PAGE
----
These WINKS statistics tutorials explain the use and interpretation of standard statistical analysis techniques for Medical, Pharmaceutical, Clinical Trials, Marketing or Scientific Research. The examples include howto instructions for WINKS SDA Version 6.0 Software. Download evaluation copy of WINKS. 
Single Sample ttest
Definition: Used to compare the mean of a sample to a known number
(often 0).
Assumptions: Subjects are randomly drawn from a population and the
distribution of the mean being tested is normal.
Test:
The hypotheses for a single sample ttest are:
H_{o}:
u = u_{0}
H_{a}:
u < > u_{0}
(where u_{0}
denotes the hypothesized value to which you are comparing a population mean)
Test
statistic: The test statistic, t, has N1 degrees of freedom, where N is
the number of observations.
Results
of the ttest: If the pvalue associated with the ttest is small
(usually set at p < 0.05), there is evidence to reject the null hypothesis
in favor of the alternative. In other words, there is evidence that the mean
is significantly different than the hypothesized value. If the pvalue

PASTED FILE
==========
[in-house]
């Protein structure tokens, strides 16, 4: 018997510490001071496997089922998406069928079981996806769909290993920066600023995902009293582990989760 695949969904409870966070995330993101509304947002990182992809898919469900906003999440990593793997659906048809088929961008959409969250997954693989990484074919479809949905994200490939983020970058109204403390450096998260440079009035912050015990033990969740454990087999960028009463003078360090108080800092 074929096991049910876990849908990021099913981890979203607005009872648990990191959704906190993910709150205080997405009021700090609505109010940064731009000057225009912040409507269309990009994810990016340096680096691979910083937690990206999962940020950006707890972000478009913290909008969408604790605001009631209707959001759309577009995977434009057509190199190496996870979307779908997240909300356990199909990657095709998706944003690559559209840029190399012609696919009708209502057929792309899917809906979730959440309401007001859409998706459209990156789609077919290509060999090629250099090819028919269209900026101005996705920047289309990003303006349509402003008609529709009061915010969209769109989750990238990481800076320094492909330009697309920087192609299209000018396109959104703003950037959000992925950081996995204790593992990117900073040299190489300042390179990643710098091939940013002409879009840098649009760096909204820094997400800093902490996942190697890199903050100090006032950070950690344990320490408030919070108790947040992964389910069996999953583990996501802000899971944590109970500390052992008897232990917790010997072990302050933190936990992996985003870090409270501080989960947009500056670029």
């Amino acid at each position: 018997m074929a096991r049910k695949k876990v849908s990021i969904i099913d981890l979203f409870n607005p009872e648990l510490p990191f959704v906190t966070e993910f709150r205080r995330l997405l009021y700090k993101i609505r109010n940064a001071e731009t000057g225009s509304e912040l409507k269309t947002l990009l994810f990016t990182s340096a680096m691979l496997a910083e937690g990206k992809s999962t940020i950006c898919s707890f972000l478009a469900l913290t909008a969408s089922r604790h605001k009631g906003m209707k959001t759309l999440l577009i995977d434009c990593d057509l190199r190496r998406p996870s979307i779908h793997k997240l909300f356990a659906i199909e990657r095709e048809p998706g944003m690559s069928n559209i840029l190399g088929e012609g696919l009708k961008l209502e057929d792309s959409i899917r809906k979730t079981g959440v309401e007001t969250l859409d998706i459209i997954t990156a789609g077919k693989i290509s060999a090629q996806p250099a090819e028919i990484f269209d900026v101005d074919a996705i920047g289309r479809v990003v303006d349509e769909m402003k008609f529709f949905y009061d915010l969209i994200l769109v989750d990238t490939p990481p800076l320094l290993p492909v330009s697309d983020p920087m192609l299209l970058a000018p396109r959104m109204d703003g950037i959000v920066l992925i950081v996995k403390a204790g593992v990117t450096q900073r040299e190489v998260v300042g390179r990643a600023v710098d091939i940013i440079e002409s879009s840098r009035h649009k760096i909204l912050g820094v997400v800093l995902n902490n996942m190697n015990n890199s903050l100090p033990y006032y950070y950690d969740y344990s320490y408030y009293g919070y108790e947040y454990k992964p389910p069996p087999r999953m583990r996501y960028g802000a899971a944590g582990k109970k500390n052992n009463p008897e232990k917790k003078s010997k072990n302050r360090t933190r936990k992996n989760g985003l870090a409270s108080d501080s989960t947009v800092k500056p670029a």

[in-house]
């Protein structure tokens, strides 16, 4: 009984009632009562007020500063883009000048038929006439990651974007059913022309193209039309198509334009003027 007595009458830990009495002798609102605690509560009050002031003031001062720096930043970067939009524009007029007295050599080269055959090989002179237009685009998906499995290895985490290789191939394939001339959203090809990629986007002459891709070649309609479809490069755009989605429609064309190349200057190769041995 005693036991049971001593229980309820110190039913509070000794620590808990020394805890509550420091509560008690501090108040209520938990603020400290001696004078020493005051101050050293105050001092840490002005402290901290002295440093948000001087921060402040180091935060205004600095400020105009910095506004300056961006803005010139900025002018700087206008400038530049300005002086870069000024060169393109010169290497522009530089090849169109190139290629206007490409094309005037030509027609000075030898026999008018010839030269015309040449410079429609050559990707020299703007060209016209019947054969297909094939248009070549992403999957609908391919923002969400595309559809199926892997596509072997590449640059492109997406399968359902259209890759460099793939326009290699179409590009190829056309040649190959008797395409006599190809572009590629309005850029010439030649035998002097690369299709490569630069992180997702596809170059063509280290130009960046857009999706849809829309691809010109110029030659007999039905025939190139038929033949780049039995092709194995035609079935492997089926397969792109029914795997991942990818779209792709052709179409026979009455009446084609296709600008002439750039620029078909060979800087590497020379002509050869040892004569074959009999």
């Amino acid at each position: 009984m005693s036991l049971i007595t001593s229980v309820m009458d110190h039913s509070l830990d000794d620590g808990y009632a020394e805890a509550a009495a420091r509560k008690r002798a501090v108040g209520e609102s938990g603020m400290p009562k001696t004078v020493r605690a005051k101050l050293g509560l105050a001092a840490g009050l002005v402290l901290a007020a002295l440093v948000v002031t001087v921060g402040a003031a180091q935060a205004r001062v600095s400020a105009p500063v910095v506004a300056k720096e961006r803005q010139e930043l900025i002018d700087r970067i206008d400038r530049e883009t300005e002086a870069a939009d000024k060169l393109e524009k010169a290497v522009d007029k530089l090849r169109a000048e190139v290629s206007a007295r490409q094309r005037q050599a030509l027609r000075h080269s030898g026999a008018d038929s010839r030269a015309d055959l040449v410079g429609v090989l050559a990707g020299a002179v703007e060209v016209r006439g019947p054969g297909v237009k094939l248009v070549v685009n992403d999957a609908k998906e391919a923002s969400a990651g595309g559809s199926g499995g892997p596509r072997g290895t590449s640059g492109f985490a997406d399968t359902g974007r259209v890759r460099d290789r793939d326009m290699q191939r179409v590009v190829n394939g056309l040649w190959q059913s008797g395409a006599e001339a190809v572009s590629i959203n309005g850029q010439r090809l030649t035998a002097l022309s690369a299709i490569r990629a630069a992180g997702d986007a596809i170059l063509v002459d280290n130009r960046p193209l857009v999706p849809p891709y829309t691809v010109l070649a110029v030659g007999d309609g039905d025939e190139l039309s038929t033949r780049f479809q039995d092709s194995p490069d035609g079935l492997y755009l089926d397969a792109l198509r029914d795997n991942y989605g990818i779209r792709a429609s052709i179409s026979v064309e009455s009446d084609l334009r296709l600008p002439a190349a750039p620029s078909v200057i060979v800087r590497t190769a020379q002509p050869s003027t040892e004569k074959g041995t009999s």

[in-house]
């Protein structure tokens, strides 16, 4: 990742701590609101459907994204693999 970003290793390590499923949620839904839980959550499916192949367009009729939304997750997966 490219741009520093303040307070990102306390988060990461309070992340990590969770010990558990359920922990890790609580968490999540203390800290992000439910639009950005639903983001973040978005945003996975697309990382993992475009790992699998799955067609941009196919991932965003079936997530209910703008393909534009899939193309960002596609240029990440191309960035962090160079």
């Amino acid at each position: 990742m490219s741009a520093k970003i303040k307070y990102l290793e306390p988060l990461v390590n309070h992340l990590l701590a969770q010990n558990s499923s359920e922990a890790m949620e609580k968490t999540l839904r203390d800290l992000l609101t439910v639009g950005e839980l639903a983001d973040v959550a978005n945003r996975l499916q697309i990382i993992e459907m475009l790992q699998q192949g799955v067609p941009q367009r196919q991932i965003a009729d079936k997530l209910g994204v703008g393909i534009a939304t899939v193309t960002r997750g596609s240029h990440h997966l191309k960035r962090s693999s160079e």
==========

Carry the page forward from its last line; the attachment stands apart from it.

associated with the ttest is not small (p > 0.05), there is not enough
evidence to reject the null hypothesis, and you conclude that there is
evidence that the mean is not different from the hypothesized value.
Example:
Single Sample ttest
You read in
an article that an educator claimed that the average educational level for
people over 60 in was 8th grade. You happen to have a data (ELDERLY.DBF)
that contains a random sample of elderly people, and you want to test the
educator's claim. The results of performing a single sample ttest are:



Single Sample ttest



Variable Name is EDUC


N = 166 Missing or Deleted = 0

Mean = 10.07831 St. Dev (n1) = 3.25109


Null
Hypothesis: mean(POPULATION) = 8


Calculated t = 8.24 with 165 D.F. p = < 0.001 (2  sided test)


95%
C.I. about Mean is (9.57995, 10.57667)


A
low value of p supports rejection of the null hypothesis.

There is evidence that the actual mean is different from the

hypothesized mean.
Exercise
 Single Sample ttest
You have
been told that the average employee for your industry has an average
dexterity score of 100 on a standardized test. You think your employees will
score differently, so you give a random sample of 12 the test. The results
are:
Subj. Test Score
1 98
2 102
3 120
4 140
5 123
6 101
7 89
8 99
9 119
10 103
11 132
12 107
1. Perform
a single sample ttest on this data.
2. What are
your hypotheses?
3. What
conclusion do you make?
4. Use the
Detailed Statistics option to calculate a 95% confidence interval on the
mean. How does this approach differ from doing the ttest?
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